About kmassie

I am a Canadian lawyer currently living in London. After practicing labour and employment law in Canada, I moved to South Africa to obtain a Master's Degree in Labour Law. I recently had a book published entitled "Executive Salaries in South Africa: Who Should Have a Say on Pay," which was co-written by my colleague Debbie Collier with input from journalist Ann Crotty. In addition to working as an associate at the Institute of Development and Labour Law at the University of Cape Town, I offer consulting services for companies looking to adopt or modify all forms of employment policies, including remuneration policies.

Response to The Myth of CEO Pay and “Greed”

Earlier this month, the Mises Institute, an Austrian education institution, published an article entitled The Myth of CEO Pay and “Greed” in which the author, Matt Palumbo (@MattPalumbo12), argues that the widely touted statistic that CEOs out-earn the average worker 331:1 has been blown out of proportion. The author argues, rightly so, that this statistic (calculated by the AFL-CIO) only represents those CEOs working at S&P 500 companies while there are over 27 million private firms in the United States. In fact, when the Bureau of Labour’s 2013 statistics are used, the average CEO’s pay was $178,400. According to Mr. Palumbo, “[t]he larger sample of CEOs reported by the BLS gives us a much better understanding of “average CEO compensation.”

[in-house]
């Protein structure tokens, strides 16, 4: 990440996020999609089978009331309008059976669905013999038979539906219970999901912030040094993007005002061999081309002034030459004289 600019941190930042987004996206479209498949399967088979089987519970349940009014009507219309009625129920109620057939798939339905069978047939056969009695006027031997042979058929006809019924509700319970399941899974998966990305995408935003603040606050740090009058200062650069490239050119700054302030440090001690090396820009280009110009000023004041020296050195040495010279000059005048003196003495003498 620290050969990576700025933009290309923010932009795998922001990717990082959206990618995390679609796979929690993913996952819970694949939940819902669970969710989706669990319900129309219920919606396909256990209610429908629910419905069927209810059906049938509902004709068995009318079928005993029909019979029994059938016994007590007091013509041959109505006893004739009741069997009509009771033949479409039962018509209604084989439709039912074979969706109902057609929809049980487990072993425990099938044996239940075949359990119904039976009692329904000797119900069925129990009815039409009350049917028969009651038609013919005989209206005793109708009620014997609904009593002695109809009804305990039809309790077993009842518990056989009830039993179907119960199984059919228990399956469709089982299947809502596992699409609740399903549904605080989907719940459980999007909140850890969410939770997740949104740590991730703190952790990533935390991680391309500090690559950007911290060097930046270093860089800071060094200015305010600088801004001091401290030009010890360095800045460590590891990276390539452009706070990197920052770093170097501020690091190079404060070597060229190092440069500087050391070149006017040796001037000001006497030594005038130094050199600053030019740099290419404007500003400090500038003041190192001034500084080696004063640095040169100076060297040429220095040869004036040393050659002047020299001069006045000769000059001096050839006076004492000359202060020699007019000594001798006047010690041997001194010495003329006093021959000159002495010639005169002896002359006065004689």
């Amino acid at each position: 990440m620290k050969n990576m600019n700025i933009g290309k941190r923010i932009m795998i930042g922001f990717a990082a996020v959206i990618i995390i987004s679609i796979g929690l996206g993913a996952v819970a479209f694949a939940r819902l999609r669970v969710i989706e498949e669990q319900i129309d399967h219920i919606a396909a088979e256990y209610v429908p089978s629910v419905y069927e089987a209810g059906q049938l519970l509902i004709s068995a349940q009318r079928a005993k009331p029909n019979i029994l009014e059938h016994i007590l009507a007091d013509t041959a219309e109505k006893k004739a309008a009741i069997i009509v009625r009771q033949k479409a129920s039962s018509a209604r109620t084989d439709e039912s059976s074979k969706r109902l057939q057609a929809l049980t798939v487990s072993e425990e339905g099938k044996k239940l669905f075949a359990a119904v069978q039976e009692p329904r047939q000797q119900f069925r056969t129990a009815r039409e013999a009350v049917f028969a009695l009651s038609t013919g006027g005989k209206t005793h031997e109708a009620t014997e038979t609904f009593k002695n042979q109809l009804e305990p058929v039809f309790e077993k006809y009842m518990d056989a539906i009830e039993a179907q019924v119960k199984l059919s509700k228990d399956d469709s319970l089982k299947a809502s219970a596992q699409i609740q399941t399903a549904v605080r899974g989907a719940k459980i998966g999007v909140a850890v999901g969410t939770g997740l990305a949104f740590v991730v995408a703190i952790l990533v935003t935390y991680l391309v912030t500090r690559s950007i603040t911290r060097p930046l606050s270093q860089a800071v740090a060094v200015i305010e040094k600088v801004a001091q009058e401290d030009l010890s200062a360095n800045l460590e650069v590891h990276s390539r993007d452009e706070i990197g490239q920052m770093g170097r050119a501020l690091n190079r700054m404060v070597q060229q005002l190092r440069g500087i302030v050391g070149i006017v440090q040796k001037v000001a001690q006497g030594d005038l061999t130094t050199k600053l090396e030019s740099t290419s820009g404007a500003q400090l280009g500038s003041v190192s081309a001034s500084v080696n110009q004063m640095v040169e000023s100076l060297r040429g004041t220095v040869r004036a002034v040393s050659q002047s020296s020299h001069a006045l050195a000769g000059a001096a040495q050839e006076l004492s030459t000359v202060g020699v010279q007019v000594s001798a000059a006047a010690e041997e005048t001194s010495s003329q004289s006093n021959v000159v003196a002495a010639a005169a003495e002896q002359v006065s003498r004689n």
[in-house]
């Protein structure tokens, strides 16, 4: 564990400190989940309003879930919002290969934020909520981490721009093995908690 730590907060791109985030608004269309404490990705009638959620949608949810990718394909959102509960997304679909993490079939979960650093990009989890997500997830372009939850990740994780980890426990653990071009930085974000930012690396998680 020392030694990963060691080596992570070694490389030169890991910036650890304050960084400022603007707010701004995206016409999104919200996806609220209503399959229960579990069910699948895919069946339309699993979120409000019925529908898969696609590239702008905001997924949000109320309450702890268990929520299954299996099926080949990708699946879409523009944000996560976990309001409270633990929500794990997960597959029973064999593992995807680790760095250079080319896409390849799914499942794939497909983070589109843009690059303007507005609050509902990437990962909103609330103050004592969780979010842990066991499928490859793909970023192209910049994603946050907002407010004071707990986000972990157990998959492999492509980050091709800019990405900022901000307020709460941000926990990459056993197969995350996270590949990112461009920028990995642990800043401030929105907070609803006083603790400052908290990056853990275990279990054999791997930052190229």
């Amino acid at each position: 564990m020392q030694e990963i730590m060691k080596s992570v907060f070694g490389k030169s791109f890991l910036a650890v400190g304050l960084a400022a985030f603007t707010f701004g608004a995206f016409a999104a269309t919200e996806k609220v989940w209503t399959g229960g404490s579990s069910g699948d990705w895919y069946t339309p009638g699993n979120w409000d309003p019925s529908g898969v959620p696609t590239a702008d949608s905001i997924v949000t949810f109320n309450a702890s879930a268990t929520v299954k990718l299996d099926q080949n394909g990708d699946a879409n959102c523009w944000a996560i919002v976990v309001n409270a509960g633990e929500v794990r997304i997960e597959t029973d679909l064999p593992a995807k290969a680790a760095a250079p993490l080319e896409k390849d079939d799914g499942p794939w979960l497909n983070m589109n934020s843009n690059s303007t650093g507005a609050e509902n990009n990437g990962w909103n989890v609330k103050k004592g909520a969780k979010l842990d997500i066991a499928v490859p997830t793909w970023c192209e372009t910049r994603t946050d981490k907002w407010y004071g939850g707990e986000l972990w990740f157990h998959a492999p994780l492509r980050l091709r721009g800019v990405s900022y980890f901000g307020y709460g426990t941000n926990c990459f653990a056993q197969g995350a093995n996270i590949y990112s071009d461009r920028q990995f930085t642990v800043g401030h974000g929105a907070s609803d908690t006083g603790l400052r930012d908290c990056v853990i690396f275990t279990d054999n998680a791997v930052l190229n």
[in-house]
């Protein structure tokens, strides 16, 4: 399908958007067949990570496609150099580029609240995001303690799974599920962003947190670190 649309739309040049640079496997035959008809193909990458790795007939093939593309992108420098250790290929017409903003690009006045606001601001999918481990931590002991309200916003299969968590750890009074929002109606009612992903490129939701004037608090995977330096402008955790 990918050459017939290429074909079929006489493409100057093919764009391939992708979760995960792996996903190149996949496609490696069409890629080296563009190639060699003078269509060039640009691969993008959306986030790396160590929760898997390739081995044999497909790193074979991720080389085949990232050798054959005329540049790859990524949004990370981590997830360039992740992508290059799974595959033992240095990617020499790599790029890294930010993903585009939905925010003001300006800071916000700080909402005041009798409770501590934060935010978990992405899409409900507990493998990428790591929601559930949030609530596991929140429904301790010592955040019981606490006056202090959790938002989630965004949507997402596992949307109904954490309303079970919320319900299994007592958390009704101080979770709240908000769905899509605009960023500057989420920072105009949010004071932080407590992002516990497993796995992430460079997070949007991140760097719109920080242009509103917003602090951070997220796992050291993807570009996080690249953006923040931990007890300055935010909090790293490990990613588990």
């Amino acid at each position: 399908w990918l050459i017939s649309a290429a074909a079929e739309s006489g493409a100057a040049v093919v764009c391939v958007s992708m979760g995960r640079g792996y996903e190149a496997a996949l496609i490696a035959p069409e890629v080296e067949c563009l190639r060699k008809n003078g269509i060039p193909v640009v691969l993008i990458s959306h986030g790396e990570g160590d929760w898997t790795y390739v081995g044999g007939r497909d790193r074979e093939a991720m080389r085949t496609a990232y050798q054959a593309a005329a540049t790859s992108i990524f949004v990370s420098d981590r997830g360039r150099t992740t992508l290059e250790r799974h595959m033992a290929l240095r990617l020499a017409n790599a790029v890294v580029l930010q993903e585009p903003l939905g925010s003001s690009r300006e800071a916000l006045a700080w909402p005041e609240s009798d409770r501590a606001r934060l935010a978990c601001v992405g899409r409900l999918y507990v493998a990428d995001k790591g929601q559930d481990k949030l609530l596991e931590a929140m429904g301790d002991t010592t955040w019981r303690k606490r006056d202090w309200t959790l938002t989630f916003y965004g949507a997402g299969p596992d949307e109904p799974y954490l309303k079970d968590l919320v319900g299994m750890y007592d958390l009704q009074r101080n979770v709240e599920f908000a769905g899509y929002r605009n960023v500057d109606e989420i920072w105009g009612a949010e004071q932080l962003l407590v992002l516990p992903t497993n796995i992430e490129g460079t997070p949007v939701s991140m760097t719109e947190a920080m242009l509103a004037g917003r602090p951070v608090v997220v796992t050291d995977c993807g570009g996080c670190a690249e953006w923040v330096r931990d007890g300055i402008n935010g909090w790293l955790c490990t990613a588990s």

However, the $178,400 figure is also misleading. Why? Because the Bureau of Labour only includes certain categories of remuneration in calculating pay. The Bureau of Labour’s figures include: base rates, commission, cost-of-living allowances, guaranteed pay, incentive pay related to actual individual or group production, and production bonuses. Most importantly, they exclude stock awards, non-production bonuses and year-end bonuses, categories of pay that can reach many multiples of an executive’s salary.  The Bureau of Labour also excludes many other important elements of CEO pay, including attendance bonuses, perquisites, profit-sharing payments, relocation allowances and severance pay.

The problem anyone has when trying to calculate an overall average is that it is impossible to obtain data on what every CEO at every company is paid. Only those companies that are publicly traded have an obligation to report detailed figures on executive remuneration. Figures from the 27 million private American firms will remain just that – private, except to the extent that certain remuneration figures must be reported to the Bureau of Labour.